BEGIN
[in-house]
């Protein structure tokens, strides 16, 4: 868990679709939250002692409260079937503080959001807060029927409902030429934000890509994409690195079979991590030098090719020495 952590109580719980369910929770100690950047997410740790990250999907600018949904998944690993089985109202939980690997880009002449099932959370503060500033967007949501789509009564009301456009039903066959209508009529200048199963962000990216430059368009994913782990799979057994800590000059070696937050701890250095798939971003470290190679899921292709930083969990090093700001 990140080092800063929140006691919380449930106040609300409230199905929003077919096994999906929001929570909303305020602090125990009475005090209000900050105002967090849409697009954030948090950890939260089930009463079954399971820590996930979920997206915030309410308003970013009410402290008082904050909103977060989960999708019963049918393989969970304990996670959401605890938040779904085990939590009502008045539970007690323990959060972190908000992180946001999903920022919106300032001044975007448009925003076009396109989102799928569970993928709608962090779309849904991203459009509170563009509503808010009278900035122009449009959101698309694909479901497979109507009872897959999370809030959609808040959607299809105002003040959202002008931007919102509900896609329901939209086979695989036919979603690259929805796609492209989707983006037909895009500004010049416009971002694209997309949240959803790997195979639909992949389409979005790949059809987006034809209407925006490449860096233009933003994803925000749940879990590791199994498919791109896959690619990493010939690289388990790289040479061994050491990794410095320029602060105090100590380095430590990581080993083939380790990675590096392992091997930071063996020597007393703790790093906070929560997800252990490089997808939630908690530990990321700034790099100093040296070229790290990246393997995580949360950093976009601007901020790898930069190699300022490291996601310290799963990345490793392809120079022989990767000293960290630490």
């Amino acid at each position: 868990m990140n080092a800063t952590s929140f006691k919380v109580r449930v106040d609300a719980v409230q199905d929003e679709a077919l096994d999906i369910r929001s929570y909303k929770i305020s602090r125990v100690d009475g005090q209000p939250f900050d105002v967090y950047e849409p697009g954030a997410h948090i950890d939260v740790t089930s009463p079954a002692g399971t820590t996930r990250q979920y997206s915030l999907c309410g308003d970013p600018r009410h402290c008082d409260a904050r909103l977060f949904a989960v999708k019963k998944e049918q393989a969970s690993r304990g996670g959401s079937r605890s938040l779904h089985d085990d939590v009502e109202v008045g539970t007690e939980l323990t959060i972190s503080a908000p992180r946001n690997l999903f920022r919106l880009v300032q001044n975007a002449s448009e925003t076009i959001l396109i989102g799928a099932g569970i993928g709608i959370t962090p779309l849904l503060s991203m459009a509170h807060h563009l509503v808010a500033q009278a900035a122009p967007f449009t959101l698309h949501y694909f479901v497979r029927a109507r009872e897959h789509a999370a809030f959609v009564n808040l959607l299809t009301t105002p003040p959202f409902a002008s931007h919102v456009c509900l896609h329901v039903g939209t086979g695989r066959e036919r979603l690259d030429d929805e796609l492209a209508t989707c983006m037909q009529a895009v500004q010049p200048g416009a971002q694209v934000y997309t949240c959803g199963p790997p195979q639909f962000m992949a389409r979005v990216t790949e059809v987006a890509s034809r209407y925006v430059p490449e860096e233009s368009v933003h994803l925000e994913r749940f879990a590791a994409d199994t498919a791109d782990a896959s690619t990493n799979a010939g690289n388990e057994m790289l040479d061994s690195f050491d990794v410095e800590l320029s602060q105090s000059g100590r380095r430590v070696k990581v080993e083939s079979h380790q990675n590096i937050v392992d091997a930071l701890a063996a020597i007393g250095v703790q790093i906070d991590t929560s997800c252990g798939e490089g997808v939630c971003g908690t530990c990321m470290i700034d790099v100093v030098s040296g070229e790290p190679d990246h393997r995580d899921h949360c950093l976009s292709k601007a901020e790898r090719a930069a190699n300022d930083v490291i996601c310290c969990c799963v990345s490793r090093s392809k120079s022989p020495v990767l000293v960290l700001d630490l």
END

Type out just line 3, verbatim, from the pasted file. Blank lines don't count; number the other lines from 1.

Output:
């Amino acid at each position: 868990m990140n080092a800063t952590s929140f006691k919380v109580r449930v106040d609300a719980v409230q199905d929003e679709a077919l096994d999906i369910r929001s929570y909303k929770i305020s602090r125990v100690d009475g005090q209000p939250f900050d105002v967090y950047e849409p697009g954030a997410h948090i950890d939260v740790t089930s009463p079954a002692g399971t820590t996930r990250q979920y997206s915030l999907c309410g308003d970013p600018r009410h402290c008082d409260a904050r909103l977060f949904a989960v999708k019963k998944e049918q393989a969970s690993r304990g996670g959401s079937r605890s938040l779904h089985d085990d939590v009502e109202v008045g539970t007690e939980l323990t959060i972190s503080a908000p992180r946001n690997l999903f920022r919106l880009v300032q001044n975007a002449s448009e925003t076009i959001l396109i989102g799928a099932g569970i993928g709608i959370t962090p779309l849904l503060s991203m459009a509170h807060h563009l509503v808010a500033q009278a900035a122009p967007f449009t959101l698309h949501y694909f479901v497979r029927a109507r009872e897959h789509a999370a809030f959609v009564n808040l959607l299809t009301t105002p003040p959202f409902a002008s931007h919102v456009c509900l896609h329901v039903g939209t086979g695989r066959e036919r979603l690259d030429d929805e796609l492209a209508t989707c983006m037909q009529a895009v500004q010049p200048g416009a971002q694209v934000y997309t949240c959803g199963p790997p195979q639909f962000m992949a389409r979005v990216t790949e059809v987006a890509s034809r209407y925006v430059p490449e860096e233009s368009v933003h994803l925000e994913r749940f879990a590791a994409d199994t498919a791109d782990a896959s690619t990493n799979a010939g690289n388990e057994m790289l040479d061994s690195f050491d990794v410095e800590l320029s602060q105090s000059g100590r380095r430590v070696k990581v080993e083939s079979h380790q990675n590096i937050v392992d091997a930071l701890a063996a020597i007393g250095v703790q790093i906070d991590t929560s997800c252990g798939e490089g997808v939630c971003g908690t530990c990321m470290i700034d790099v100093v030098s040296g070229e790290p190679d990246h393997r995580d899921h949360c950093l976009s292709k601007a901020e790898r090719a930069a190699n300022d930083v490291i996601c310290c969990c799963v990345s490793r090093s392809k120079s022989p020495v990767l000293v960290l700001d630490l």